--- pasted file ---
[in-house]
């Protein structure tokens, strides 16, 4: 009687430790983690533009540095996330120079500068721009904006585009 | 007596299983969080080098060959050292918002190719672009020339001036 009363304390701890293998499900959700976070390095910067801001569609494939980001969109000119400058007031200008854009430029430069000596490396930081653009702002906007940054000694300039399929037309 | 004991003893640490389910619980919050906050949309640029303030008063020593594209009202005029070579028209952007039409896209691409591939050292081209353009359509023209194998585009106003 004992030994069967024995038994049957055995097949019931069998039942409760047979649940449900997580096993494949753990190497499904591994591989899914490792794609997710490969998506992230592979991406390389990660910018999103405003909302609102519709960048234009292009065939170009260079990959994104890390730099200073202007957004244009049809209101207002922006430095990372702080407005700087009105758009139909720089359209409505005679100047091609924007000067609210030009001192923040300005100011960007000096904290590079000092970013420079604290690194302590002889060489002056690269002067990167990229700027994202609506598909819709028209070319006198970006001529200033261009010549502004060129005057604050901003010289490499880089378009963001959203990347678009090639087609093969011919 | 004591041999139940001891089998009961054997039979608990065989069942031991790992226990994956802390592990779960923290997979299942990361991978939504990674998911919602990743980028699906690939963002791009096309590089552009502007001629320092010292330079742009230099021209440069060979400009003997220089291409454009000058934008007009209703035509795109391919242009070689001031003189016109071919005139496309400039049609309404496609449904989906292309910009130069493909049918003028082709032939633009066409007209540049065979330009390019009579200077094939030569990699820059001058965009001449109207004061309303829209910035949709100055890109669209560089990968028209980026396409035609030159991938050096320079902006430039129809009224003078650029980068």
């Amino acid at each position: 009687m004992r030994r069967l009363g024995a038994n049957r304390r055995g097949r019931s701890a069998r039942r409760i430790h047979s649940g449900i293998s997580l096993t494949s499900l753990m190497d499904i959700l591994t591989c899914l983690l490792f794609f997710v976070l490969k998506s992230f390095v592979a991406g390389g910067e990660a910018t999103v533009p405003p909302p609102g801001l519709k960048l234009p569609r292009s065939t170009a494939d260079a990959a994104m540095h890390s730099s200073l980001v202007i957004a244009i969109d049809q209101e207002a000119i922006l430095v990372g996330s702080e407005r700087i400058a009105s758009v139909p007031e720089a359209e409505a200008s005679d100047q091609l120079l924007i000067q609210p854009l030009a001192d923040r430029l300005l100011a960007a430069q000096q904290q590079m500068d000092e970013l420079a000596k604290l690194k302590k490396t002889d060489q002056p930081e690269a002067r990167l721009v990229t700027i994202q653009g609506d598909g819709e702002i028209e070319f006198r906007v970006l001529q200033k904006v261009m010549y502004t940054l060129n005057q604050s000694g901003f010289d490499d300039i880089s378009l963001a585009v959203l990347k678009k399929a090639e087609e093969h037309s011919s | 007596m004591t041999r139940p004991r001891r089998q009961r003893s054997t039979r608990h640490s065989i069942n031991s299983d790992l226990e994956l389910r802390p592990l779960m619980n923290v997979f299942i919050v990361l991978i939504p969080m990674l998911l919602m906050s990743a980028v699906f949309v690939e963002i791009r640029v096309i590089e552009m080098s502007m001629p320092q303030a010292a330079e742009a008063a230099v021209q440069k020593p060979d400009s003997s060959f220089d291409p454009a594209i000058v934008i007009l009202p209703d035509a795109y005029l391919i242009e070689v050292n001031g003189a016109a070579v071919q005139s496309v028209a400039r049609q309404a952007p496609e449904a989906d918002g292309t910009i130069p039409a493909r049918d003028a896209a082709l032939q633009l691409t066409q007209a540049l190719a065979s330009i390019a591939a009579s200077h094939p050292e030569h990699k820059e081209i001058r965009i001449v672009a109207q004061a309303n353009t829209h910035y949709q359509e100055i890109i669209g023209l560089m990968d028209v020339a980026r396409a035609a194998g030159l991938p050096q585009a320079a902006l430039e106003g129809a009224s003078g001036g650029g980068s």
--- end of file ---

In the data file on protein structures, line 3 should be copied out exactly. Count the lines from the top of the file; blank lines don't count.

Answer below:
């Amino acid at each position: 009687m004992r030994r069967l009363g024995a038994n049957r304390r055995g097949r019931s701890a069998r039942r409760i430790h047979s649940g449900i293998s997580l096993t494949s499900l753990m190497d499904i959700l591994t591989c899914l983690l490792f794609f997710v976070l490969k998506s992230f390095v592979a991406g390389g910067e990660a910018t999103v533009p405003p909302p609102g801001l519709k960048l234009p569609r292009s065939t170009a494939d260079a990959a994104m540095h890390s730099s200073l980001v202007i957004a244009i969109d049809q209101e207002a000119i922006l430095v990372g996330s702080e407005r700087i400058a009105s758009v139909p007031e720089a359209e409505a200008s005679d100047q091609l120079l924007i000067q609210p854009l030009a001192d923040r430029l300005l100011a960007a430069q000096q904290q590079m500068d000092e970013l420079a000596k604290l690194k302590k490396t002889d060489q002056p930081e690269a002067r990167l721009v990229t700027i994202q653009g609506d598909g819709e702002i028209e070319f006198r906007v970006l001529q200033k904006v261009m010549y502004t940054l060129n005057q604050s000694g901003f010289d490499d300039i880089s378009l963001a585009v959203l990347k678009k399929a090639e087609e093969h037309s011919s | 007596m004591t041999r139940p004991r001891r089998q009961r003893s054997t039979r608990h640490s065989i069942n031991s299983d790992l226990e994956l389910r802390p592990l779960m619980n923290v997979f299942i919050v990361l991978i939504p969080m990674l998911l919602m906050s990743a980028v699906f949309v690939e963002i791009r640029v096309i590089e552009m080098s502007m001629p320092q303030a010292a330079e742009a008063a230099v021209q440069k020593p060979d400009s003997s060959f220089d291409p454009a594209i000058v934008i007009l009202p209703d035509a795109y005029l391919i242009e070689v050292n001031g003189a016109a070579v071919q005139s496309v028209a400039r049609q309404a952007p496609e449904a989906d918002g292309t910009i130069p039409a493909r049918d003028a896209a082709l032939q633009l691409t066409q007209a540049l190719a065979s330009i390019a591939a009579s200077h094939p050292e030569h990699k820059e081209i001058r965009i001449v672009a109207q004061a309303n353009t829209h910035y949709q359509e100055i890109i669209g023209l560089m990968d028209v020339a980026r396409a035609a194998g030159l991938p050096q585009a320079a902006l430039e106003g129809a009224s003078g001036g650029g980068s």